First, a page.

Conflict in human relationships is normal, and that includes parent-child relationships. Some degree of conflict between siblings is also normal. Constant or severe conflict, however, can cause chronic stress in a child, and in some cases, may cross the line into child abuse, according to the Hostile-Aggressive Parenting website. A child’s behavior can also be affected by conflict or stress.
Effects of Stress
Stress can be a positive factor in a child’s life when it encourages a child to manage a difficult situation, educational consultant Victoria Tennant notes in an article for the Johns Hopkins School of Education. But stress can also be counterproductive. A stressed child may develop performance anxiety, particularly as it relates to classroom performance. The child may report that her mind goes blank, for example, when she is face with a test. Even though she has studied beforehand and knows the material, test anxiety can prevent her from retrieving the information and her school work suffers.
Children who are stressed can exhibit behavior changes, according to the KidsHealth website. A younger child might start having bladder control problems and accidents at school, or wet the bed at night. She may have difficulty concentrating on her schoolwork, or ask to see the school nurse because she has a headache or stomachache. A child who previously enjoyed school activities may begin to withdraw or eat lunch alone instead of with friends. Other children might develop problems such as lying, bully other children or they may become defiant.
Hostile-aggressive parenting is often characterized by parental conflict and sometimes by parent-child conflict, according to the HAP website. In addition to increasing stress in the child, the child may display anger toward parents and other adults or run away from home. Some children begin to display anti-social behavior characteristics. These may include lying, verbally or physically lashing out at siblings and schoolmates, acting selfishly or displaying serious anger management issues. In school, these children may get into fights, defy school rules or the teacher’s authority, and lie or steal without signs of remorse.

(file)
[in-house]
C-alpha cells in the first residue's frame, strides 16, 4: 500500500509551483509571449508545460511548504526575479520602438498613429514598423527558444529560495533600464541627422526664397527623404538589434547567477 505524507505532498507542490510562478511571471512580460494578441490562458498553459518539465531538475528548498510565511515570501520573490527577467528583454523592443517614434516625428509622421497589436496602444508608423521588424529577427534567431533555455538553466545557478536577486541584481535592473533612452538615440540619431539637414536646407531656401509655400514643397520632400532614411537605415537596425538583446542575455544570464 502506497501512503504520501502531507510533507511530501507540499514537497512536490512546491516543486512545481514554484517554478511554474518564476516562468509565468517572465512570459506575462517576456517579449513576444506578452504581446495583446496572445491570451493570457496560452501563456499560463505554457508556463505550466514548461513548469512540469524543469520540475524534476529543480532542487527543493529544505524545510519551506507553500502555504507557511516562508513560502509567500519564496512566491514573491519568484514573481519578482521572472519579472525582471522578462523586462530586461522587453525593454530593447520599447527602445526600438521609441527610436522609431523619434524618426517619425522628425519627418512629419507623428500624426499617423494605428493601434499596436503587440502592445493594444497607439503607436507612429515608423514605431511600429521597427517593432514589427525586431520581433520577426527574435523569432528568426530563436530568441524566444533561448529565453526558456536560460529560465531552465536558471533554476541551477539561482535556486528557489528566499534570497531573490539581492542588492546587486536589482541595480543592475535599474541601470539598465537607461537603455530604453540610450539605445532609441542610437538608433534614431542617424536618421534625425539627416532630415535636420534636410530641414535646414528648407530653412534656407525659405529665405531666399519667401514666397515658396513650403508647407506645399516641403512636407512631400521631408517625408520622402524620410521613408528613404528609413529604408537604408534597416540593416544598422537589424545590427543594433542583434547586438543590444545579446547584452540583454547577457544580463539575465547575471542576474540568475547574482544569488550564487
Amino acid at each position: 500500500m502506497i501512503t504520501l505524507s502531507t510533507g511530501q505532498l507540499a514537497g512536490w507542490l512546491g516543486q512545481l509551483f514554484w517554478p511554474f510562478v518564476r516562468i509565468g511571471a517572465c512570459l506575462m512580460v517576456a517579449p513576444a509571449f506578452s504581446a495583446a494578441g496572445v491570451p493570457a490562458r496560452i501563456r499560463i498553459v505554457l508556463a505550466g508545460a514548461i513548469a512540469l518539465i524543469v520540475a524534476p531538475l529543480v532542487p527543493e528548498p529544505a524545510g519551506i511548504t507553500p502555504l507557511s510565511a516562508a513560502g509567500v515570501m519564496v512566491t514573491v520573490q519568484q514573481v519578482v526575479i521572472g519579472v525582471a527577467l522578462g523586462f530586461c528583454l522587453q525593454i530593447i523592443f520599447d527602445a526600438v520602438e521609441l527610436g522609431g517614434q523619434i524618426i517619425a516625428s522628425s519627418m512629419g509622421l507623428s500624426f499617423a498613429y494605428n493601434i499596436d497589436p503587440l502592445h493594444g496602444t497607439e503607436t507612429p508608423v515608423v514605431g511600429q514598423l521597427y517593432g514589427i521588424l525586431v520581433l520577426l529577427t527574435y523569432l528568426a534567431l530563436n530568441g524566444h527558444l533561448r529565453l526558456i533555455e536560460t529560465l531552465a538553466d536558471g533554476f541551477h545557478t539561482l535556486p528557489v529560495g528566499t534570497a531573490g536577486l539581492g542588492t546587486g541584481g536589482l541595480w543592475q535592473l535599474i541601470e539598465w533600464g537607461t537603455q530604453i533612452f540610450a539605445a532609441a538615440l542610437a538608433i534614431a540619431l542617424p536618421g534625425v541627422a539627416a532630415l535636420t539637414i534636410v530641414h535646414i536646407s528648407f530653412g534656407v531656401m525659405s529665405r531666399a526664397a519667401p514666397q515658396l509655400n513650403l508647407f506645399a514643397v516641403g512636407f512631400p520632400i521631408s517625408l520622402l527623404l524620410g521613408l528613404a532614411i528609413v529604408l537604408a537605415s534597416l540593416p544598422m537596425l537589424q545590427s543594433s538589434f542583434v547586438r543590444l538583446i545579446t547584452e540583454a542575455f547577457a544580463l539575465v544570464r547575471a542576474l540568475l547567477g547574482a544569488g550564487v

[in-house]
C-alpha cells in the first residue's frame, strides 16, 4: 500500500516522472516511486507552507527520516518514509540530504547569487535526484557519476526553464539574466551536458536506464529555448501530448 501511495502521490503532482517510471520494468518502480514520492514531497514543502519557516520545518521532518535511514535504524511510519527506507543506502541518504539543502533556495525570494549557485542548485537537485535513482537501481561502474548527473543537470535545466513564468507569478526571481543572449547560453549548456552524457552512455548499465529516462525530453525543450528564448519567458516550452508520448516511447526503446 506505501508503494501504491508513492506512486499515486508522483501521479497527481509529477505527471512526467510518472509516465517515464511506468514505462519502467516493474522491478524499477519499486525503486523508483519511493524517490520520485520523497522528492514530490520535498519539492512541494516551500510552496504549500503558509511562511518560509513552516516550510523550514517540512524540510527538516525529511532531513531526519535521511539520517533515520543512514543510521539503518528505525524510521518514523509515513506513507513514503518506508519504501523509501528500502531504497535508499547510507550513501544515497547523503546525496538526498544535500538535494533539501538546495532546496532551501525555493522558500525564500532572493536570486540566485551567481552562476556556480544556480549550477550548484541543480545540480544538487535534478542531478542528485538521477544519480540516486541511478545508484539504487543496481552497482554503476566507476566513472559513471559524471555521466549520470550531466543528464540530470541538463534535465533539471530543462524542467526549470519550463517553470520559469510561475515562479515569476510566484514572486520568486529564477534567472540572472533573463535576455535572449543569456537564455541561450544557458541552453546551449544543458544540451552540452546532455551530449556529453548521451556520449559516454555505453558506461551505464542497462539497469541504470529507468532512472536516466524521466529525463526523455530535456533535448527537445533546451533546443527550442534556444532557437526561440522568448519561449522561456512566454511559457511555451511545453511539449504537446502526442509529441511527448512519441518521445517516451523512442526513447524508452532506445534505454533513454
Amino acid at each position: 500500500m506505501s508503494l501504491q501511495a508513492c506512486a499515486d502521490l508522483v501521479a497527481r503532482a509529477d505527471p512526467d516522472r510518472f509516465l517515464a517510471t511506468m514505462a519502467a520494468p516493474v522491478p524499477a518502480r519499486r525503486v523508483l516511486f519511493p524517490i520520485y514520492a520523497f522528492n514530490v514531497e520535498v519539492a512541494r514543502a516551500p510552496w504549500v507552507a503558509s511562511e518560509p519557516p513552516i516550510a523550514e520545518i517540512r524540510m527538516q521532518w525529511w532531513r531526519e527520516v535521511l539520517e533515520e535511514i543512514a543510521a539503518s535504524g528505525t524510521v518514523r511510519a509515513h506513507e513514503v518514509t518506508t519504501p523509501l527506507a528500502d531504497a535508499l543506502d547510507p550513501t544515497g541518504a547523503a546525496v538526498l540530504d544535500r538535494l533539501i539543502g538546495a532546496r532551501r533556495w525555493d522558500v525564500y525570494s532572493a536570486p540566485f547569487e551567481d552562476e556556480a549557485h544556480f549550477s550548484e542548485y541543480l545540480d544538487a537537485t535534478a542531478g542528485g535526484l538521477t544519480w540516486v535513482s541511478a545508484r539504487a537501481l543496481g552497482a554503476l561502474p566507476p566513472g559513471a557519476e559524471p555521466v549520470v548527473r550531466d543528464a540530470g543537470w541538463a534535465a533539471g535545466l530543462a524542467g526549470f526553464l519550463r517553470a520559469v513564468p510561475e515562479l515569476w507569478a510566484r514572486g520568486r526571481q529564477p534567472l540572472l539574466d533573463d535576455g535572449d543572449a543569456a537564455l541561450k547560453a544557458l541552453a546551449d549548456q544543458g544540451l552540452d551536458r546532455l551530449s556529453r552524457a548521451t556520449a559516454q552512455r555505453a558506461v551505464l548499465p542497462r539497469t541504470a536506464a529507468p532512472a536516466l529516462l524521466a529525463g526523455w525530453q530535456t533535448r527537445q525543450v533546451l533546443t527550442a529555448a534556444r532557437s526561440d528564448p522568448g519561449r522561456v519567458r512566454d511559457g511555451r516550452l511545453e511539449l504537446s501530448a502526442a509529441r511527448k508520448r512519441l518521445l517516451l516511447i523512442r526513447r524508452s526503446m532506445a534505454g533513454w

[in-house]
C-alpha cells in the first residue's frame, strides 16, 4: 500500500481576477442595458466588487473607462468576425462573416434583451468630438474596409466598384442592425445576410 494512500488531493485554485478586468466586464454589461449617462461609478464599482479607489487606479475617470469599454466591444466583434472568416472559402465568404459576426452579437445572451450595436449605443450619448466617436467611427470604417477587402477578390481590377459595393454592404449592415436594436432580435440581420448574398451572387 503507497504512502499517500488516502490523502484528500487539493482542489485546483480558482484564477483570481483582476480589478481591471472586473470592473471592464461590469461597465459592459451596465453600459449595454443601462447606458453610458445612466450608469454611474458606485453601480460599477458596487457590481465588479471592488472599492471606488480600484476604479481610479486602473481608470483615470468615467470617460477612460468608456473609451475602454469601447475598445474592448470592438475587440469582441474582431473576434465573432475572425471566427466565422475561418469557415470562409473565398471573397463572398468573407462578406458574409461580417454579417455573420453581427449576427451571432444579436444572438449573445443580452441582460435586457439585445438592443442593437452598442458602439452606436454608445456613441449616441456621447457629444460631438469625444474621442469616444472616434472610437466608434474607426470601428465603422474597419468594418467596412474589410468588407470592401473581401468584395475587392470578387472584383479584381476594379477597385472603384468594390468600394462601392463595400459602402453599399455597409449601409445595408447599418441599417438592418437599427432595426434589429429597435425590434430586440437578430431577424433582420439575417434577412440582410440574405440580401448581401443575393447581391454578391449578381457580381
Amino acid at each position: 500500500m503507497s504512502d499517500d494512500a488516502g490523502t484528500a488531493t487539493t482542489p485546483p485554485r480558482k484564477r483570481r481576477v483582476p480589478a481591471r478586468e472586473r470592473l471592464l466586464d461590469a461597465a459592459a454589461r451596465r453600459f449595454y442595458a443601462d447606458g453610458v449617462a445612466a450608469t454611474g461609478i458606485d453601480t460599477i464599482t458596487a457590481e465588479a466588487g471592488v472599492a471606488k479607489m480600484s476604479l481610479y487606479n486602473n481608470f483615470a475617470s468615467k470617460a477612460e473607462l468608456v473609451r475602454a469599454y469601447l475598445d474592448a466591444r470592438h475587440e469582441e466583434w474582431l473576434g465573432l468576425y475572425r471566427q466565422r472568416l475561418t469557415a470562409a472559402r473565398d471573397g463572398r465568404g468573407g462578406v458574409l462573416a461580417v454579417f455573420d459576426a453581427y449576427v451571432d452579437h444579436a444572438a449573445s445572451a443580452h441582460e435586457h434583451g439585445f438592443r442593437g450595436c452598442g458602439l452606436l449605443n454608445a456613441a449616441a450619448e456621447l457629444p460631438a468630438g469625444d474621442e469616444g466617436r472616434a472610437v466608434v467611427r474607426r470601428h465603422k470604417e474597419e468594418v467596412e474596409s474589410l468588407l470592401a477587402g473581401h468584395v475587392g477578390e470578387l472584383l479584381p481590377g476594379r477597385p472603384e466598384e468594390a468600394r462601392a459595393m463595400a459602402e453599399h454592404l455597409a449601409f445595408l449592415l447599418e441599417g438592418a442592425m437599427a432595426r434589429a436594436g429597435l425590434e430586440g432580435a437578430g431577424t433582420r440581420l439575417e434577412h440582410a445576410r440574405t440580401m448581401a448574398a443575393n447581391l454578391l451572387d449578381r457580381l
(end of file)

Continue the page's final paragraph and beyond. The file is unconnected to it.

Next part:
A June 2012 article in "U.S. News & World Report" notes that in most cases, it’s not the fact that fighting occurs in the home -- the impact lies in how the fights are handled. The study tracked 235 middle-class children from kindergarten to 7th grade. When fights were frequent and the parents treated each other harshly, their children were more likely to develop depression, anxiety and behavior issues. Children of parents who were able to avoid harsh criticism, stonewalling or violence and to work out their conflicts in a constructive manner were not bothered as much by family fighting.